Pregnancy Month by Month

Pregnancy Month Seven

Baby's Growth

Week 27

Your baby is at a point of rapid brain growth, and he still needs to mature several systems. The lungs and liver are continuing their development, and the immune system is improving.

Week 28

The rapid brain growth that started last week is continuing. Not only is the amount of brain tissue increasing, but the brain design is becoming more mature. It is forming the grooves and indentations characteristic of a human brain.

Week 29

Your baby will continue to accumulate fat this week which will help to plump him up. If you could look at him, you would notice that his eyes can now move in the sockets he can look around without turning his head.

Week 30

While she practices working her muscles, her lungs continue to build a supply of surfactant. There is a protein in the surfactant that some experts believe triggers hormonal changes in the mother and baby. These hormonal changes are the beginning stages of your body preparing to give birth. This week your baby is about 3 pounds (1360 grams) and is about 17 inches (38 cm) total length. From head to rump she is about 11 inches (28 cm). Over the next few weeks she will continue to gain weight as her body prepares for life outside the womb.

Mom's Changes

As you make the move to the third trimester, the large size of the uterus is forcing it to take up room in the pelvic area again, which may bring back frequent urination. The increasing size of the uterus also may begin to cause some back pain. Good posture, low heeled shoes and pelvic rocking will help to minimize backaches.

Your increased size brings with it some difficulty sleeping. Use extra pillows to make yourself comfortable, or try other sleeping arrangements such as a couch or a guest bed.

Even if you are not leaking fluid, the colostrum has formed in your breasts. It is not complete, however. The antibiotic properties for which colostrum is famous will not appear until some time during labor.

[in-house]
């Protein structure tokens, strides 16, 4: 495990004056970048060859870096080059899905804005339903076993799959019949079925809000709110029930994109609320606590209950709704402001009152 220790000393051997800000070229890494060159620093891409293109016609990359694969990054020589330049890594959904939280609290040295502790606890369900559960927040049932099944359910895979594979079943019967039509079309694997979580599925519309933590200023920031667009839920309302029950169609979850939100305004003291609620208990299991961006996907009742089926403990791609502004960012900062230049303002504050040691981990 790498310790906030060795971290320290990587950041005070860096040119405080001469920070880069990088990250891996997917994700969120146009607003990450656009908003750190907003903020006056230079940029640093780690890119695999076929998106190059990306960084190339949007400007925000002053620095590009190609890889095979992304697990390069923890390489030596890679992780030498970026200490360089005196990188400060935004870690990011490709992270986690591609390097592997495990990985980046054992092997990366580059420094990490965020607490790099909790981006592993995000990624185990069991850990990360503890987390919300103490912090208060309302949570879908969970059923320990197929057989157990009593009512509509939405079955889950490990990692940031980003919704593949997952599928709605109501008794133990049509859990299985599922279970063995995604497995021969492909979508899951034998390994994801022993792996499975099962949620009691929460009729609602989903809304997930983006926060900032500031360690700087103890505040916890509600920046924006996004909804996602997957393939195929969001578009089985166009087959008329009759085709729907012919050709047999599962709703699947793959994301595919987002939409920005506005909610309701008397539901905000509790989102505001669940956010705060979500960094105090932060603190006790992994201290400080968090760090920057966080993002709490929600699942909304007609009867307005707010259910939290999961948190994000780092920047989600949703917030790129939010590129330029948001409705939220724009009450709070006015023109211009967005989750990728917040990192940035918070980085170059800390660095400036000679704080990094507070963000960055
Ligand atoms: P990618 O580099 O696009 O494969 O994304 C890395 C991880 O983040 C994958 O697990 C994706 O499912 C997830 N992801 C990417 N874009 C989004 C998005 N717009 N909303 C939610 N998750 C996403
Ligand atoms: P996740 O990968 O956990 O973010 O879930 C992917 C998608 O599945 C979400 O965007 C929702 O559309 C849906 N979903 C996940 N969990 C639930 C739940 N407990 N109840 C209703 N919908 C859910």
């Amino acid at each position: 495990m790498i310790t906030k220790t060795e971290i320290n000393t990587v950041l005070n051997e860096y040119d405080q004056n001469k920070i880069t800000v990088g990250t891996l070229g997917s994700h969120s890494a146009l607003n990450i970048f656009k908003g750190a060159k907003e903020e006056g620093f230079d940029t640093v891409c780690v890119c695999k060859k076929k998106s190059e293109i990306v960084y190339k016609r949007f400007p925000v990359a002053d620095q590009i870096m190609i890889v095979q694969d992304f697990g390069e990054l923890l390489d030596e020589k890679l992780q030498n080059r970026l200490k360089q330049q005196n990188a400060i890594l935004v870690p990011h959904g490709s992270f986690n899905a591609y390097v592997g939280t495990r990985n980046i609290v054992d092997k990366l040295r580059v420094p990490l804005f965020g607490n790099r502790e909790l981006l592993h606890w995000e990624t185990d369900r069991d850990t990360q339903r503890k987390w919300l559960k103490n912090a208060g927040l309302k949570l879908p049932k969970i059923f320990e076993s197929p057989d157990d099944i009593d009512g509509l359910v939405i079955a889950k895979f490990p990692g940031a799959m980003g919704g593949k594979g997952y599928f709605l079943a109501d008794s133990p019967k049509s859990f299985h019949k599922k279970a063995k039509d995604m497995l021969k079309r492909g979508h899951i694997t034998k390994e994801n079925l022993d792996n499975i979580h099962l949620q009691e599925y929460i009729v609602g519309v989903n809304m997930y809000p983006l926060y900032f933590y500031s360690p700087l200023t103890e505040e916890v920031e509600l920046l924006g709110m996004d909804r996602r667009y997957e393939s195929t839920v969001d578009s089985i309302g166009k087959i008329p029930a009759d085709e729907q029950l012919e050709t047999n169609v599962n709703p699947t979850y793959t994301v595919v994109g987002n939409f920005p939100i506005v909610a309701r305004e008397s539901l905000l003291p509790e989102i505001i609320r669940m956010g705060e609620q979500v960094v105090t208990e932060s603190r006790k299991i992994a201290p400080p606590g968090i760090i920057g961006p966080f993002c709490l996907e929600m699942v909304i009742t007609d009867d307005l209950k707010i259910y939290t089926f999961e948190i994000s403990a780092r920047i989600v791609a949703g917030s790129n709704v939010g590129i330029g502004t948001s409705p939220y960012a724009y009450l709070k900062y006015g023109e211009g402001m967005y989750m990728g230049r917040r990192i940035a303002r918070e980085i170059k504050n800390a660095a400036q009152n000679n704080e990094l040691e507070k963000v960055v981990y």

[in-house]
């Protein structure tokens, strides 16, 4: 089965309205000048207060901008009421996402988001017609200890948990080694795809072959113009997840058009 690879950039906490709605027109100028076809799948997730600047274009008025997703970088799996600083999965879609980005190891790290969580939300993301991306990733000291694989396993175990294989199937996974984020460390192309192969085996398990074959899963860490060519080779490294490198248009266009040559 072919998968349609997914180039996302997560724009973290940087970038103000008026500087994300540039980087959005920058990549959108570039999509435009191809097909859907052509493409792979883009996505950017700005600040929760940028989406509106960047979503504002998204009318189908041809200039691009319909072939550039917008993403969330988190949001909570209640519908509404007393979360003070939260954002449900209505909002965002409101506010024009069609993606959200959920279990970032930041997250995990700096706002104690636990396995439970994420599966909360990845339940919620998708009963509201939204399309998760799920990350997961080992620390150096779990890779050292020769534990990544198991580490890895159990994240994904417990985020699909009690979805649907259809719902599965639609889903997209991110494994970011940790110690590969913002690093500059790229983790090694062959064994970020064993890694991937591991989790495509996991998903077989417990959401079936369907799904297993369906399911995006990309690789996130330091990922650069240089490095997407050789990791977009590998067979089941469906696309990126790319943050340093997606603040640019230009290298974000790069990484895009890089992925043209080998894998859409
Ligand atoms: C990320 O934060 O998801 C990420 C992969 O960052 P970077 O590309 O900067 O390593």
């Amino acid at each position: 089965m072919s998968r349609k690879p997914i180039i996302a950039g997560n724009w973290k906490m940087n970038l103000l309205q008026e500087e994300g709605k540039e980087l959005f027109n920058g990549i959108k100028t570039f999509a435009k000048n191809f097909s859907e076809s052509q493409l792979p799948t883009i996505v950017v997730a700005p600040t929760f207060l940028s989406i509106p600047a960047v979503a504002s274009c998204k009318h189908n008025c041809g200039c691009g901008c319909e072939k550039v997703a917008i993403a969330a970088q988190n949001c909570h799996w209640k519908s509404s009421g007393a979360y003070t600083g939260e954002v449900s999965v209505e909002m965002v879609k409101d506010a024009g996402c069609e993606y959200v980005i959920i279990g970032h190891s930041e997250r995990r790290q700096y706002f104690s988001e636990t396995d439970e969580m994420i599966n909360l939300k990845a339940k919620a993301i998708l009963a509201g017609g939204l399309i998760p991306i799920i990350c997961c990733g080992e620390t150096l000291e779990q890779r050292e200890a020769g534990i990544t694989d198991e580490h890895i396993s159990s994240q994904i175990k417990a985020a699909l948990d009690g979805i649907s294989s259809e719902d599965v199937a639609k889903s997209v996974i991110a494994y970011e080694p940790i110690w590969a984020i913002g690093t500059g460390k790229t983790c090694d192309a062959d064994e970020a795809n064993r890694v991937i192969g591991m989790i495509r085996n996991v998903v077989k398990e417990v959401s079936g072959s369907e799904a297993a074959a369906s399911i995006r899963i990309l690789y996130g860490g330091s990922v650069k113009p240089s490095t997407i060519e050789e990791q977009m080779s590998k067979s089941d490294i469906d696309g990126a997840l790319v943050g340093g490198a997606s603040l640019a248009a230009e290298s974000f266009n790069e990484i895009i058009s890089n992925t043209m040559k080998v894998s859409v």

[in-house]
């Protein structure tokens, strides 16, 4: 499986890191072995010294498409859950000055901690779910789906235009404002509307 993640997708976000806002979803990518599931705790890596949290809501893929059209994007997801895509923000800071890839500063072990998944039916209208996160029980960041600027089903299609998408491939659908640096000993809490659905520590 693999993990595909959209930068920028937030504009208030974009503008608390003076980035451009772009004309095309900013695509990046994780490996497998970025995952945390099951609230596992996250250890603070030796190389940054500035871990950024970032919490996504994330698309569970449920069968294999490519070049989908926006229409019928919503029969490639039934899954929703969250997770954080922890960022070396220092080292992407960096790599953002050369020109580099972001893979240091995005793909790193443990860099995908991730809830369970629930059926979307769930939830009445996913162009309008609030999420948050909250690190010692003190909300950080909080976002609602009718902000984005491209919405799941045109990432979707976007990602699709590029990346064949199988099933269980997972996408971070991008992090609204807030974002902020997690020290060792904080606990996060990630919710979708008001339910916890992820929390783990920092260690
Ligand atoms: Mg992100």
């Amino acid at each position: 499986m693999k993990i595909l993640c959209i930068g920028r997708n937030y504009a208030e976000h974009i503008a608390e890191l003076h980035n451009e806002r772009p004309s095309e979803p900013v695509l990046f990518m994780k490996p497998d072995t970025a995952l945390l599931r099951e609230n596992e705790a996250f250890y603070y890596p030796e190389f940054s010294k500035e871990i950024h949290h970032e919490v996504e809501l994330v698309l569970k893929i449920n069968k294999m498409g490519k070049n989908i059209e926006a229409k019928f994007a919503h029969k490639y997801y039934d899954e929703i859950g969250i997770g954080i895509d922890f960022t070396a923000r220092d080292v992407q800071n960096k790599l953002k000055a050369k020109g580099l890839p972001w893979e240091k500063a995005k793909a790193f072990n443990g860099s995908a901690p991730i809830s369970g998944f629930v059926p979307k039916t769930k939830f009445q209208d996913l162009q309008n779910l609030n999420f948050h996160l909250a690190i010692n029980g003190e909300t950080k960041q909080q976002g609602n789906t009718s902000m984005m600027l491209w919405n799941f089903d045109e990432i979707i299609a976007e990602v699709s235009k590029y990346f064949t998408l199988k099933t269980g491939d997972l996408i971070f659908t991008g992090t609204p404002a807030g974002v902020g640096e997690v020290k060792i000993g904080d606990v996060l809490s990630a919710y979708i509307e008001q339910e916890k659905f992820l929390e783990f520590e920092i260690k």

Constipation and hemorrhoids may become a problem. Put a low stool under your feet as you use the toilet to realign your body in a gentler potty position.

Common Concerns

The following concerns are commonly experienced during this month. Please click on an item to learn why it happens and what you can do about it.

Fatigue
Heartburn and Indigestion
Constipation
Stretch Marks
Backache
Leaking Breasts
Bleeding Gums
Pelvic Pressure
Varicose Veins
Contractions

Hemorrhoids
Faintness
Leg Cramps
Nosebleeds
Shortness of Breath
Blotchy Skin
Swelling
Vaginal Discharge
Difficulty Sleeping

To Do List

  1. You should begin your childbirth education classes far enough in advance that you have time to practice the comfort measures you are learning, but not so far that you forget them before labor starts. If this is not your first baby, you may want to take a refresher course to brush up on your labor coping skills.
  2. If you are on the fence about breastfeeding, now is the time to get answers to the questions you still have. Talk to your midwife, a lactation consulatant or attend a La Leche League meeting to get the information you need to make the right decision for your family.
  3. Now is the time to find out what options are available for your birth plan. Tour local hospitals and birth centers to find out what services they offer. At this point, you are probably comfortable with your health care provider, but you may still have several options about where and how to give birth.
  4. Now is the time to hire a doula to help you during labor. Studies have shown that having a doula at your labor reduces requests for pain medication and reduces the need for cesarean and forceps deliveries. Be sure to interview several candidates because doulas all have different personalities and styles. Selecting from several choices makes sure you get the doula you can work the best with.